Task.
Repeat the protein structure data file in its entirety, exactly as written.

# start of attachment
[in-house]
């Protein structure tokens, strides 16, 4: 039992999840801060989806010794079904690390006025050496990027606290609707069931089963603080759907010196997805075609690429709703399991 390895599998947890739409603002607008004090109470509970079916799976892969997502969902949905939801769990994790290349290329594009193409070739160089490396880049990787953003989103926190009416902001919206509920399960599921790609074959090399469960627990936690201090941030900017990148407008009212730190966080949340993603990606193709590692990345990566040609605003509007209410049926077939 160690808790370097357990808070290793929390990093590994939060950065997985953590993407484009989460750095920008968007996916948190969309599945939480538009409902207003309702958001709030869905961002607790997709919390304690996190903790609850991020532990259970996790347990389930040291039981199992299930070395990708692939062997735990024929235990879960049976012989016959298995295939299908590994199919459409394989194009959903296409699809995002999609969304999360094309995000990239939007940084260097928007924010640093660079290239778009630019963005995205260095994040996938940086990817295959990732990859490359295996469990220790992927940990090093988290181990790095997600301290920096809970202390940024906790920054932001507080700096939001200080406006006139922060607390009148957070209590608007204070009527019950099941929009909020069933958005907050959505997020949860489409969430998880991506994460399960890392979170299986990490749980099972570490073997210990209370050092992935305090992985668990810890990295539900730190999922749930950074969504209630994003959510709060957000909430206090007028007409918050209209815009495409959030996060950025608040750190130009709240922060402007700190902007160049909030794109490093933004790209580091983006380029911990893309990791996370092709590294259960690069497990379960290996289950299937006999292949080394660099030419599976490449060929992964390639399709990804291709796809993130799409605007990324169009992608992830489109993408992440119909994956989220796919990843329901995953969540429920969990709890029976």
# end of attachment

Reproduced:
[in-house]
């Protein structure tokens, strides 16, 4: 039992999840801060989806010794079904690390006025050496990027606290609707069931089963603080759907010196997805075609690429709703399991 390895599998947890739409603002607008004090109470509970079916799976892969997502969902949905939801769990994790290349290329594009193409070739160089490396880049990787953003989103926190009416902001919206509920399960599921790609074959090399469960627990936690201090941030900017990148407008009212730190966080949340993603990606193709590692990345990566040609605003509007209410049926077939 160690808790370097357990808070290793929390990093590994939060950065997985953590993407484009989460750095920008968007996916948190969309599945939480538009409902207003309702958001709030869905961002607790997709919390304690996190903790609850991020532990259970996790347990389930040291039981199992299930070395990708692939062997735990024929235990879960049976012989016959298995295939299908590994199919459409394989194009959903296409699809995002999609969304999360094309995000990239939007940084260097928007924010640093660079290239778009630019963005995205260095994040996938940086990817295959990732990859490359295996469990220790992927940990090093988290181990790095997600301290920096809970202390940024906790920054932001507080700096939001200080406006006139922060607390009148957070209590608007204070009527019950099941929009909020069933958005907050959505997020949860489409969430998880991506994460399960890392979170299986990490749980099972570490073997210990209370050092992935305090992985668990810890990295539900730190999922749930950074969504209630994003959510709060957000909430206090007028007409918050209209815009495409959030996060950025608040750190130009709240922060402007700190902007160049909030794109490093933004790209580091983006380029911990893309990791996370092709590294259960690069497990379960290996289950299937006999292949080394660099030419599976490449060929992964390639399709990804291709796809993130799409605007990324169009992608992830489109993408992440119909994956989220796919990843329901995953969540429920969990709890029976």